Q&A Get to Know Your Delegates

Date Posted: 2/27/2020


The 2020 General Conference will be held in early May, with 862 delegates from around the world – and thousands of visitors – in attendance. The 18 delegates elected for the Texas Annual Conference met last week in Oklahoma City. Let’s meet a couple of our delegates – Dr. Vincent Harris, Melba Wilson and Rev. Tommy Williams.
 
Dr. Vincent Harris is an elder in the Texas Annual Conference and District Superintendent of the South District. A lifelong, fourth-generation United Methodist, born in Lebanon, Tennessee, he claims Pickett Chapel/Pickett-Rucker UMC as his home church. He entered ministry at age 26, earning his bachelor’s from Tennessee State University, master’s in divinity at Wesley Theological Seminary in Washington, D.C. and a Doctor of Ministry at Houston Graduate School of Theology. Harris, a certified Christian educator in the UMC, has served in various roles of ministry, including 13 years under appointment at Journey of Faith UMC and four years at Riverside UMC. He led JOFUMC through two mergers, four relocations and a building project of the St. Andrews Ministry Center in Humble. He spent 12 years collectively on the Little Rock Conference and Texas Conference Board of Ordained Ministry. He also served for four years as a candidacy mentor and Dean of the Texas Annual Conference local pastor’s school and eight years on the Texas Annual Conference Core Leadership Team. Harris was an alternate to the 2019 and 2016 General Conferences. In addition, he served as chaplain, associate dean of students and assistant professor of religion at Wiley College in Marshall, Texas. He served as national vice-chair and national chair of Black Methodists for Church Renewal from 2003 to 2006. He also participated in the General Board of Discipleship High Potential Metro Church Project, spent three years with the NAACP National Religious Leadership Summit and is a trustee of the Gulfside Association, Gulfside Assembly. 
 
 
Q. Why did you want to throw your hat in to be elected as delegate for General Conference?
A. The church has a long history of discrimination and avoiding, even ignoring, the issues of race and culture. I feel called, as part of my discipleship, to speak to and engage in advocacy that addresses issues others do not want to speak to.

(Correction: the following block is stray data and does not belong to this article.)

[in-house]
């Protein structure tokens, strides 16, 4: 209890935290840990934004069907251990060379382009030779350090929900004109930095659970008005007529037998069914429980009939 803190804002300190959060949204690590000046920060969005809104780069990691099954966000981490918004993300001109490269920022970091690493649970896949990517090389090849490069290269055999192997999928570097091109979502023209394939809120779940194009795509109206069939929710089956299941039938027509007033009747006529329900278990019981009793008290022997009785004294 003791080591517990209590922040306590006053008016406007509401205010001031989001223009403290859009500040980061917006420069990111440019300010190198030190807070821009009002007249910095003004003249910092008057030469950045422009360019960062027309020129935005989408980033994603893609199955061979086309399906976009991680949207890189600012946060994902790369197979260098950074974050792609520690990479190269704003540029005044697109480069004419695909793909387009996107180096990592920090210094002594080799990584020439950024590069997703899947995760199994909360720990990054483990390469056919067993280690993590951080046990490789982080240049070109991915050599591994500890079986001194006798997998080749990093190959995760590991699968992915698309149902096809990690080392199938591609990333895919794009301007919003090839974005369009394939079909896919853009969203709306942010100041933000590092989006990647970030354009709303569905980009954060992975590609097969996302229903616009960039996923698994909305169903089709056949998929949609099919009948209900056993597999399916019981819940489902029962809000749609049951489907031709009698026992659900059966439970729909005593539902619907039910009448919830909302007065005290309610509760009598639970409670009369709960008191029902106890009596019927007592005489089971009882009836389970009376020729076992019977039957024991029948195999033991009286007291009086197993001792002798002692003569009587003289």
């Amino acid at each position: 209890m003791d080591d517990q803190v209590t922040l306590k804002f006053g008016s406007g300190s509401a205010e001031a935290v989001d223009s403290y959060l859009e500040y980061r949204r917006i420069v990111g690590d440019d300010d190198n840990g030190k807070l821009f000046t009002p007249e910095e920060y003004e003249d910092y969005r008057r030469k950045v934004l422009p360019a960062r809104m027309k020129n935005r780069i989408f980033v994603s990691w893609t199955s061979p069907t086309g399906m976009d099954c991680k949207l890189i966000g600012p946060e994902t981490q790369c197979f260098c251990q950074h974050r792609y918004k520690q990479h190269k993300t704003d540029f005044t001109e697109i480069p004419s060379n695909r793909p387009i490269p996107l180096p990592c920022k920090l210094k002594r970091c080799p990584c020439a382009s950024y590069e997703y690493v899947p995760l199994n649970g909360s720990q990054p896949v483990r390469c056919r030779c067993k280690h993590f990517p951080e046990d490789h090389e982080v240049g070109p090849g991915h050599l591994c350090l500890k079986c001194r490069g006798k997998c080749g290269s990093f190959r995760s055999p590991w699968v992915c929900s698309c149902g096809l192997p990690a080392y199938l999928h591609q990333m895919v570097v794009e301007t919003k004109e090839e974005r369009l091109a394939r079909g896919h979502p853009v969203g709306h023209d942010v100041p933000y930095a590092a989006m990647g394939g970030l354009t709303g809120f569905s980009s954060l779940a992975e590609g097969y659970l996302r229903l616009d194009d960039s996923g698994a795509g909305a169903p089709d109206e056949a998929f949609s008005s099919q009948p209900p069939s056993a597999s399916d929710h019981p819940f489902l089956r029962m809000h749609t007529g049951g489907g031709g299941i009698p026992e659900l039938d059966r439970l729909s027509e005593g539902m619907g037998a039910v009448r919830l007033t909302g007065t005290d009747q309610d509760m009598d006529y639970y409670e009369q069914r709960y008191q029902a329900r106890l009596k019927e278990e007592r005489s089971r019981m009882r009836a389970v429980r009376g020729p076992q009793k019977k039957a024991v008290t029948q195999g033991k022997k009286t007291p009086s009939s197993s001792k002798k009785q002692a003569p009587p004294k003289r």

Q. How do you describe your job preparing for General Conference?
A. The reading demands, the conversations, the meetings with delegates across the world prior to the General Conference are the ways I am preparing.
 
Q. What is your reaction to the Protocol of Reconciliation and Grace Through Separation?
A. I don't have a reaction to the protocol. It is another part of the puzzle of this General Conference.
 
Q. What do you think will be the future of the Church?
A. I think that is God's business. I envision following God's direction.
 
Q. What gives you hope or makes you feel excited during this time?
A. Nothing different than any other time. The people I have grown up with, lived with and pastored have always had to deal with difficulty, suffering, despair and oppression. This is no different. I sing, because I'm happy. I sing, because I'm free. God's eye is on the sparrow, and I know God is watching me --and all of us. 
 
Lay delegate Melba Wilson now calls Trinity UMC in Beaumont her home church. Before that she was a lifelong member at Barnes Memorial UMC. She has served as a lay delegate to the General Conference since 2004. She became a certified lay servant in 2010. In the Southeast District, Wilson was a member of the Executive Committee on Nominations UMW in 2006, on the District Leadership Team from 2013 to 2014 and on the Southeast District Board of Missions from 2007 to 2009. In the Texas Annual Conference, she has served the Center of Clergy Excellence, Group Health Benefits Committee, Center of Clergy Excellence Class of 2016, Board of Pensions Committee, Conference Leadership Team and Lay Delegate Jurisdictional Conference in 2012. In the General Church, Wilson was on the General Board of Pensions and Health Benefits, Caring for Those Who Serve and the Bellwether and Board Life and Governance Committees.
 
Q. Why did you want to throw your hat in to be elected as delegate for General Conference?
A. Honestly, after St. Louis called General Conference, I had no intentions to continue serving as a delegate. I was embarrassed at the world-watched humiliation. My Sister in Christ and Co-Servant Donna West, who is now with the Lord, encouraged me to submit my name again, with the advice that I could always withdraw prior to TAC. Although I am a bit anxious about my calling, especially at a time such as this, I am so grateful to have obeyed Holy Spirit, and continue serving, since she's now resting from her labor.
 
Q. How do you describe your job preparing for General Conference?